The more you train, the bigger you get – right?
In the gym lovers world, we always want more. I have been there. From doing 8-hour arm workouts, to 1000 rep leg day challenges.
Of course, it helps that my gym partner in crime is an athlete, and personal trainer.
Before training with him, I used to do full-body workouts all day, every day. But, as you probably know first-hand I wasn’t seeing results.
Until I trained with him. Within an hour, I was dead. My bones ached, my legs were wobbly. But more importantly, I started seeing results.
Which is why this article was created. Despite the controversy, is there any truth to keeping your intense workouts under an hour?
Through this article, I plan to delve into the science behind muscle growth, and explain exactly why you should keep your gym routines under an hour.
Table of Contents
Myth: Training More Improves Muscle Growth
I used to live by the principle of the more I train, the quicker I will get my Summer body, abs and all. At least, until I started training with a professional coach. Not only did his hour workouts leave me more exhausted then any other workout plan I followed.
But the secret behind it is simple.
Anabolic hormones are responsible for muscle growth, but in order to do this it requires ATP (energy). Catabolic hormones on the other hand chemically transforms glucose into ATP.
Overtraining can lead to more catabolic hormones in your body, which inevitably will lead to next to no results for your sweat. You always want a higher anabolic hormone count in your body. This means you have sufficient fuel to promote muscle growth.
But, that’s just the start. Here are three reasons why you should keep your training under an hour.
Workout Induced Cortisol Is Your Gem To Lean Body Mass And Hypertrophy Exercises
McMaster university, recently did a study on a 12-week training plan. The candidates were kept under a close eye, and at the end of the study it revealed candidates with a higher level of cortisol post-workout were more likely to gain lean body mass (muscle growth).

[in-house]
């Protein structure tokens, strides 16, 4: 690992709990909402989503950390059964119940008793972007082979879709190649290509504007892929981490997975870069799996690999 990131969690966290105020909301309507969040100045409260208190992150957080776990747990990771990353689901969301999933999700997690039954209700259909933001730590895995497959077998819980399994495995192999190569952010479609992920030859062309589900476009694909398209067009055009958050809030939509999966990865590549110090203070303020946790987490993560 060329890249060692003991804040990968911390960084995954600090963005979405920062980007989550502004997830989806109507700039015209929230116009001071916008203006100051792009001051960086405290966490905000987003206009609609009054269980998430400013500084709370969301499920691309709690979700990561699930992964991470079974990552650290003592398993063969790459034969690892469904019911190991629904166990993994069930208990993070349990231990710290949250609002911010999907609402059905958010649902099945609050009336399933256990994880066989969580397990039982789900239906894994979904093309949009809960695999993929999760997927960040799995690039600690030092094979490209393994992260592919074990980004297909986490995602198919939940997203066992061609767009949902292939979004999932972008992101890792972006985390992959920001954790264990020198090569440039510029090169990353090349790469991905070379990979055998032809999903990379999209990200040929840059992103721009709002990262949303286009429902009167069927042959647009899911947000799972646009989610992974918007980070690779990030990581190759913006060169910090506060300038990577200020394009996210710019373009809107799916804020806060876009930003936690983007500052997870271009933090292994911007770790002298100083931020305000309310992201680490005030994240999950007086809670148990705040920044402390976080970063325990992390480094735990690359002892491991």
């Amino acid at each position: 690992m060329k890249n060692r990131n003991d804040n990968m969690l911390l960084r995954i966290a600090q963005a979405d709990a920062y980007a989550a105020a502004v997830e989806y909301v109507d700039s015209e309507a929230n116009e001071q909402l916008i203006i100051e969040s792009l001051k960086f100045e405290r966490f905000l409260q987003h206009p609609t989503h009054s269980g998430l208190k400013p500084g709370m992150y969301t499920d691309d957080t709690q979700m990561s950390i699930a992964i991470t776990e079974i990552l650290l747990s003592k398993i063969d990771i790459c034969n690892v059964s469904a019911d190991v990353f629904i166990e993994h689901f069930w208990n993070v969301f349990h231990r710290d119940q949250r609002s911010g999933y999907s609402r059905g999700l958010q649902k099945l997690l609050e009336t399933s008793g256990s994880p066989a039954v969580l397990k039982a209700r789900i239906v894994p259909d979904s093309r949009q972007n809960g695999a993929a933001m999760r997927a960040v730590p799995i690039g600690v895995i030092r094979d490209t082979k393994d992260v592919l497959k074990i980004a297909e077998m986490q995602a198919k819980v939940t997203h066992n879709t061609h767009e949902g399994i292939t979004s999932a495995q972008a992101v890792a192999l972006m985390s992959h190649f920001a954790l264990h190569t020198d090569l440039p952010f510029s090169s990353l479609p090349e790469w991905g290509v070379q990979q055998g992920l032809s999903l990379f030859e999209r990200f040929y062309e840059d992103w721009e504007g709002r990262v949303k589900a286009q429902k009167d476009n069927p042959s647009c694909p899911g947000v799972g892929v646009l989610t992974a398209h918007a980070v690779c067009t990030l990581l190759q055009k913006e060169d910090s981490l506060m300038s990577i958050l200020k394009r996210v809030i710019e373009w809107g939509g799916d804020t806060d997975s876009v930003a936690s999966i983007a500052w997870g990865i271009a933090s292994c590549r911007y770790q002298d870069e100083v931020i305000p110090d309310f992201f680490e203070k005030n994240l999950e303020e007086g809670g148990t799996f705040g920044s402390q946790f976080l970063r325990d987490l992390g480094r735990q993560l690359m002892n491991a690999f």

That’s right. Despite what the guru’s tell you, testosterone is not the secret to developing lean muscle.
Studies do reveal that endurance athletes see their cortisol levels rise over an hour though. So, if you are training for marathons or professional shows, then perhaps training over an hour isn’t so bad.
But, if you are an ordinary joe like me, the cortisol levels is the primary reason why I would say keep your workouts under an hour. Even with your awesome protein shake, pre-pump workout drink, and diet plan.
Here are some great workouts to try out that will leave you sweating it out – all under an hour.
Your Body Eventually Runs Out Of Fuel
Think about it this way, if you are driving your car out and about – the longer you drive, the quicker you will need to fill up on gas. No gas means no more travelling – right?
Your body works the exact same way, kind of.
While training, your body uses glycogen for energy. At max, you can store about 500 grams of glycogen a day. Which is plenty if you keep your workouts to under an hour.
But, as soon as you start “overtraining”, your body is going to run out of glycogen to burn off, which will then force it to start burning muscle for fuel, which is counterproductive.
Here is a tool to help you workout the amount of glycogen/carbs you use up during a workout.
Overtraining Is A Thing – And It’s Terrible For Your Body
I apologize to all the fitness enthusiasts who believe that overtraining is a myth. But the truth is it’s a huge contributor to the success or failure of your fitness exploits.
Think about it. Your body is a machine. When you train, it uses up proteins, carbs, and other nutrients to help you push out those weights. But there is a limit to how much nutrients you have up for grabs.
It’s virtually impossible to overtrain if you are putting in an hour a day. But as soon as your start having two, three or even four hour training sessions, this becomes a huge risk.
Not only will it stagnant your results. But you might also find yourself unable to sleep at night (nightmare!), getting sick frequently, and it can even lead to some serious joint pain.
But that’s not all there is to overtraining.
Even if you are only doing hourly workouts every day.
It’s that horrible word that starts with a D.
If your not seeing results, your diet is one of the most common reasons why. Training every day will do no good if you don’t have a decent diet in place. You need to fuel your body up properly for the training.
If you are not on a high nutrient count diet – you can also risk all training being classified as “over-training”, here are some tips to help you set up a great diet to get you one step closer to your fitness goals.